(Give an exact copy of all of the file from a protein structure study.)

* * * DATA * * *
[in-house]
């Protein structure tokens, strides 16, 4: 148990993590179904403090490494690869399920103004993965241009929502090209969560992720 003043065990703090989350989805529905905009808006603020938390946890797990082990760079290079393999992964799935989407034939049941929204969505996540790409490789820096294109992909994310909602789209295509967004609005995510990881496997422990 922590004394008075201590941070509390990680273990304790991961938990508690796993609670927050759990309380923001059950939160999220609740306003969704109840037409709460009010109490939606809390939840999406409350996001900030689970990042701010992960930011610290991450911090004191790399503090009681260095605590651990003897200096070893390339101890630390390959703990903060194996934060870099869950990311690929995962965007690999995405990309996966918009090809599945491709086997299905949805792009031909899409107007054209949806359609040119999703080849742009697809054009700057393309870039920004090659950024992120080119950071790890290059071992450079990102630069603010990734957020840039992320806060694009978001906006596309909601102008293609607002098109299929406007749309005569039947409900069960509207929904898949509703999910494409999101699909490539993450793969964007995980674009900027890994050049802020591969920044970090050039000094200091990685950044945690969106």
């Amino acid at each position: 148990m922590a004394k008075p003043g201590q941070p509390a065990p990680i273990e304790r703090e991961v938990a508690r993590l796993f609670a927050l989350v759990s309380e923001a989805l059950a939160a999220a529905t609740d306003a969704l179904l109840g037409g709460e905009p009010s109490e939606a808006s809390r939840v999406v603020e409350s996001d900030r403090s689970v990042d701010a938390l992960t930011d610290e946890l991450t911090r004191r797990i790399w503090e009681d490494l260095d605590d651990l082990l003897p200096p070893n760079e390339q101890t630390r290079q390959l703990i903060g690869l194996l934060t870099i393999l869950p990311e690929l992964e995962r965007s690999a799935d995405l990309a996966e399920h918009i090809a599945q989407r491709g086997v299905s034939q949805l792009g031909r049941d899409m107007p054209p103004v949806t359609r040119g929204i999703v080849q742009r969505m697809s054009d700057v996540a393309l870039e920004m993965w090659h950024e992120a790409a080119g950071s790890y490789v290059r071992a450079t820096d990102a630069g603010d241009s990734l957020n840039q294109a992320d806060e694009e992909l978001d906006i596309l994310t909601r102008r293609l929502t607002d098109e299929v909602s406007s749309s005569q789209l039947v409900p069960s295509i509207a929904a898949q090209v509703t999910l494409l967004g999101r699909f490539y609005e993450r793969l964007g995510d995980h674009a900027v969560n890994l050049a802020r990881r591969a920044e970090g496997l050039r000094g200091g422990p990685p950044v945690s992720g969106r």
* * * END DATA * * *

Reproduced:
[in-house]
């Protein structure tokens, strides 16, 4: 148990993590179904403090490494690869399920103004993965241009929502090209969560992720 003043065990703090989350989805529905905009808006603020938390946890797990082990760079290079393999992964799935989407034939049941929204969505996540790409490789820096294109992909994310909602789209295509967004609005995510990881496997422990 922590004394008075201590941070509390990680273990304790991961938990508690796993609670927050759990309380923001059950939160999220609740306003969704109840037409709460009010109490939606809390939840999406409350996001900030689970990042701010992960930011610290991450911090004191790399503090009681260095605590651990003897200096070893390339101890630390390959703990903060194996934060870099869950990311690929995962965007690999995405990309996966918009090809599945491709086997299905949805792009031909899409107007054209949806359609040119999703080849742009697809054009700057393309870039920004090659950024992120080119950071790890290059071992450079990102630069603010990734957020840039992320806060694009978001906006596309909601102008293609607002098109299929406007749309005569039947409900069960509207929904898949509703999910494409999101699909490539993450793969964007995980674009900027890994050049802020591969920044970090050039000094200091990685950044945690969106």
């Amino acid at each position: 148990m922590a004394k008075p003043g201590q941070p509390a065990p990680i273990e304790r703090e991961v938990a508690r993590l796993f609670a927050l989350v759990s309380e923001a989805l059950a939160a999220a529905t609740d306003a969704l179904l109840g037409g709460e905009p009010s109490e939606a808006s809390r939840v999406v603020e409350s996001d900030r403090s689970v990042d701010a938390l992960t930011d610290e946890l991450t911090r004191r797990i790399w503090e009681d490494l260095d605590d651990l082990l003897p200096p070893n760079e390339q101890t630390r290079q390959l703990i903060g690869l194996l934060t870099i393999l869950p990311e690929l992964e995962r965007s690999a799935d995405l990309a996966e399920h918009i090809a599945q989407r491709g086997v299905s034939q949805l792009g031909r049941d899409m107007p054209p103004v949806t359609r040119g929204i999703v080849q742009r969505m697809s054009d700057v996540a393309l870039e920004m993965w090659h950024e992120a790409a080119g950071s790890y490789v290059r071992a450079t820096d990102a630069g603010d241009s990734l957020n840039q294109a992320d806060e694009e992909l978001d906006i596309l994310t909601r102008r293609l929502t607002d098109e299929v909602s406007s749309s005569q789209l039947v409900p069960s295509i509207a929904a898949q090209v509703t999910l494409l967004g999101r699909f490539y609005e993450r793969l964007g995510d995980h674009a900027v969560n890994l050049a802020r990881r591969a920044e970090g496997l050039r000094g200091g422990p990685p950044v945690s992720g969106r």